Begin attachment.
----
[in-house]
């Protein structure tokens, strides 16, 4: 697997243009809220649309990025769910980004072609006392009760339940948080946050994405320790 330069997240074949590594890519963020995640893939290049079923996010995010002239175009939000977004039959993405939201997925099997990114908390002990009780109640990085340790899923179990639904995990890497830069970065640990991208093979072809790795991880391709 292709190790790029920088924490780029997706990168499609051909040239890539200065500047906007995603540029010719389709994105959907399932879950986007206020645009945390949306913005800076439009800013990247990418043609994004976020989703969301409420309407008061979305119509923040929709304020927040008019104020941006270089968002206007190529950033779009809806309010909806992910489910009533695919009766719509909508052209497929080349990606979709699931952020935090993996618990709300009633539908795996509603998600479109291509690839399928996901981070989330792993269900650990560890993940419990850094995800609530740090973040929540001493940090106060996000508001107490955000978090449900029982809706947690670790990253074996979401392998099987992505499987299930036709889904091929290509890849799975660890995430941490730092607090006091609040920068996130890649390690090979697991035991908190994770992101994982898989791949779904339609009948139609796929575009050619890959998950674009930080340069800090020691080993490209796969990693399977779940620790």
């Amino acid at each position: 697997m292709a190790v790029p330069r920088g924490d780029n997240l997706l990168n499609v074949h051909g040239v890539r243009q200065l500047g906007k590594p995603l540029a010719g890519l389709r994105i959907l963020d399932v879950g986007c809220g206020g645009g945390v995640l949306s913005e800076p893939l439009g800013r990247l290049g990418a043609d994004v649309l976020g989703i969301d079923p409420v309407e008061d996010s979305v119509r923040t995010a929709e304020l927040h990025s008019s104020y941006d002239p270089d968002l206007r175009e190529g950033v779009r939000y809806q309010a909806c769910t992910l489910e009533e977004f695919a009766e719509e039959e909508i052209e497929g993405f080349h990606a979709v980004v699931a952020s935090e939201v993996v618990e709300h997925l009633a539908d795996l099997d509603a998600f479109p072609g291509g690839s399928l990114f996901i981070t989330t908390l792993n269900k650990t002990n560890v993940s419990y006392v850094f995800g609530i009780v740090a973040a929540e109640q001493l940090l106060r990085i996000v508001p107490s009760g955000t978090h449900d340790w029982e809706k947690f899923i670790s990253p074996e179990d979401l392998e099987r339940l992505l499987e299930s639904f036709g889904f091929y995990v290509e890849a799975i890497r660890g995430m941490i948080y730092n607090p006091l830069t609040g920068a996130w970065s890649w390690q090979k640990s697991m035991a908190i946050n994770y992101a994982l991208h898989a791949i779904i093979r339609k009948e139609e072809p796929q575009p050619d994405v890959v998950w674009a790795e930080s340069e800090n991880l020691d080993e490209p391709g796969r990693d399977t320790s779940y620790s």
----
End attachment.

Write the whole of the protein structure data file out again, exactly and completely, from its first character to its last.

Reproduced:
[in-house]
């Protein structure tokens, strides 16, 4: 697997243009809220649309990025769910980004072609006392009760339940948080946050994405320790 330069997240074949590594890519963020995640893939290049079923996010995010002239175009939000977004039959993405939201997925099997990114908390002990009780109640990085340790899923179990639904995990890497830069970065640990991208093979072809790795991880391709 292709190790790029920088924490780029997706990168499609051909040239890539200065500047906007995603540029010719389709994105959907399932879950986007206020645009945390949306913005800076439009800013990247990418043609994004976020989703969301409420309407008061979305119509923040929709304020927040008019104020941006270089968002206007190529950033779009809806309010909806992910489910009533695919009766719509909508052209497929080349990606979709699931952020935090993996618990709300009633539908795996509603998600479109291509690839399928996901981070989330792993269900650990560890993940419990850094995800609530740090973040929540001493940090106060996000508001107490955000978090449900029982809706947690670790990253074996979401392998099987992505499987299930036709889904091929290509890849799975660890995430941490730092607090006091609040920068996130890649390690090979697991035991908190994770992101994982898989791949779904339609009948139609796929575009050619890959998950674009930080340069800090020691080993490209796969990693399977779940620790």
């Amino acid at each position: 697997m292709a190790v790029p330069r920088g924490d780029n997240l997706l990168n499609v074949h051909g040239v890539r243009q200065l500047g906007k590594p995603l540029a010719g890519l389709r994105i959907l963020d399932v879950g986007c809220g206020g645009g945390v995640l949306s913005e800076p893939l439009g800013r990247l290049g990418a043609d994004v649309l976020g989703i969301d079923p409420v309407e008061d996010s979305v119509r923040t995010a929709e304020l927040h990025s008019s104020y941006d002239p270089d968002l206007r175009e190529g950033v779009r939000y809806q309010a909806c769910t992910l489910e009533e977004f695919a009766e719509e039959e909508i052209e497929g993405f080349h990606a979709v980004v699931a952020s935090e939201v993996v618990e709300h997925l009633a539908d795996l099997d509603a998600f479109p072609g291509g690839s399928l990114f996901i981070t989330t908390l792993n269900k650990t002990n560890v993940s419990y006392v850094f995800g609530i009780v740090a973040a929540e109640q001493l940090l106060r990085i996000v508001p107490s009760g955000t978090h449900d340790w029982e809706k947690f899923i670790s990253p074996e179990d979401l392998e099987r339940l992505l499987e299930s639904f036709g889904f091929y995990v290509e890849a799975i890497r660890g995430m941490i948080y730092n607090p006091l830069t609040g920068a996130w970065s890649w390690q090979k640990s697991m035991a908190i946050n994770y992101a994982l991208h898989a791949i779904i093979r339609k009948e139609e072809p796929q575009p050619d994405v890959v998950w674009a790795e930080s340069e800090n991880l020691d080993e490209p391709g796969r990693d399977t320790s779940y620790s």